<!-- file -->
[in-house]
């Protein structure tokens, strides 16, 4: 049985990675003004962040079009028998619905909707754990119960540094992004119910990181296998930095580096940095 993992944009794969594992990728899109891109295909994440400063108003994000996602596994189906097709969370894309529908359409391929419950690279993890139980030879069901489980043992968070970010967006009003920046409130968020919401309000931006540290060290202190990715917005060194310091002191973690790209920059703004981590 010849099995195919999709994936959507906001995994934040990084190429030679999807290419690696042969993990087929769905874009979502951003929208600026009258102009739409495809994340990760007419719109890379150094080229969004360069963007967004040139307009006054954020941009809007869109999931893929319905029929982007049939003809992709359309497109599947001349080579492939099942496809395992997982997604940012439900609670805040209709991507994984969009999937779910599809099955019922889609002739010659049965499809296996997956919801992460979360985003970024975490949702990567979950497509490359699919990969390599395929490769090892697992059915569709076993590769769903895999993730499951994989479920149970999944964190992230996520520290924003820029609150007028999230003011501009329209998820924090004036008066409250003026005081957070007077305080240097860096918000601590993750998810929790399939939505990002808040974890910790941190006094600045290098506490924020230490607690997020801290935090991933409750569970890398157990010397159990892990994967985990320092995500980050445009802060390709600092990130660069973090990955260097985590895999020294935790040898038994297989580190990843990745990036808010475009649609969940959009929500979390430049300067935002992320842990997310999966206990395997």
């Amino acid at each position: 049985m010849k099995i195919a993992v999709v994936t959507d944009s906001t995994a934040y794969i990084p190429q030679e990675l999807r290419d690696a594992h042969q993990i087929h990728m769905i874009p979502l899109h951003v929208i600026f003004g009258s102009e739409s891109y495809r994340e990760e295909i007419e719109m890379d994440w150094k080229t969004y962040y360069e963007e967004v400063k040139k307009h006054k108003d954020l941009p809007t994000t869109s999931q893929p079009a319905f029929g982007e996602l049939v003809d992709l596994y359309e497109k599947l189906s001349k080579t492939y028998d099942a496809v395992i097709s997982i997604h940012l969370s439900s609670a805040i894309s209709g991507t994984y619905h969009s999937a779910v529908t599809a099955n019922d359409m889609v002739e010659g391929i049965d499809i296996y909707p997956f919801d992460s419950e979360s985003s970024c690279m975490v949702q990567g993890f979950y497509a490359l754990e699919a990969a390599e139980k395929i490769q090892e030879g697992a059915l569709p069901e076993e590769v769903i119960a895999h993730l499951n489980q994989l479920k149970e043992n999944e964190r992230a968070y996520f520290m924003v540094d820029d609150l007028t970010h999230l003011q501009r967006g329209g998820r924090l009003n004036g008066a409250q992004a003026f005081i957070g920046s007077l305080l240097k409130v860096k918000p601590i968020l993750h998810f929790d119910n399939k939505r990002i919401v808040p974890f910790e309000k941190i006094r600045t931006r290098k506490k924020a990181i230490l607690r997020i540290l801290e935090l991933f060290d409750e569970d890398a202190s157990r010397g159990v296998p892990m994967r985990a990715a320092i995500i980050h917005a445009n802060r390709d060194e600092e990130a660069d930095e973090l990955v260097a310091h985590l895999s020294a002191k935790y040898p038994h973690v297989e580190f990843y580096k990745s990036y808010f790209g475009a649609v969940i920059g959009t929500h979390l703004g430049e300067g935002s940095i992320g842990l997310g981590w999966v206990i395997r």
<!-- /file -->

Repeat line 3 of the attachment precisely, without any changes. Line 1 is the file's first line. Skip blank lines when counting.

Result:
């Amino acid at each position: 049985m010849k099995i195919a993992v999709v994936t959507d944009s906001t995994a934040y794969i990084p190429q030679e990675l999807r290419d690696a594992h042969q993990i087929h990728m769905i874009p979502l899109h951003v929208i600026f003004g009258s102009e739409s891109y495809r994340e990760e295909i007419e719109m890379d994440w150094k080229t969004y962040y360069e963007e967004v400063k040139k307009h006054k108003d954020l941009p809007t994000t869109s999931q893929p079009a319905f029929g982007e996602l049939v003809d992709l596994y359309e497109k599947l189906s001349k080579t492939y028998d099942a496809v395992i097709s997982i997604h940012l969370s439900s609670a805040i894309s209709g991507t994984y619905h969009s999937a779910v529908t599809a099955n019922d359409m889609v002739e010659g391929i049965d499809i296996y909707p997956f919801d992460s419950e979360s985003s970024c690279m975490v949702q990567g993890f979950y497509a490359l754990e699919a990969a390599e139980k395929i490769q090892e030879g697992a059915l569709p069901e076993e590769v769903i119960a895999h993730l499951n489980q994989l479920k149970e043992n999944e964190r992230a968070y996520f520290m924003v540094d820029d609150l007028t970010h999230l003011q501009r967006g329209g998820r924090l009003n004036g008066a409250q992004a003026f005081i957070g920046s007077l305080l240097k409130v860096k918000p601590i968020l993750h998810f929790d119910n399939k939505r990002i919401v808040p974890f910790e309000k941190i006094r600045t931006r290098k506490k924020a990181i230490l607690r997020i540290l801290e935090l991933f060290d409750e569970d890398a202190s157990r010397g159990v296998p892990m994967r985990a990715a320092i995500i980050h917005a445009n802060r390709d060194e600092e990130a660069d930095e973090l990955v260097a310091h985590l895999s020294a002191k935790y040898p038994h973690v297989e580190f990843y580096k990745s990036y808010f790209g475009a649609v969940i920059g959009t929500h979390l703004g430049e300067g935002s940095i992320g842990l997310g981590w999966v206990i395997r």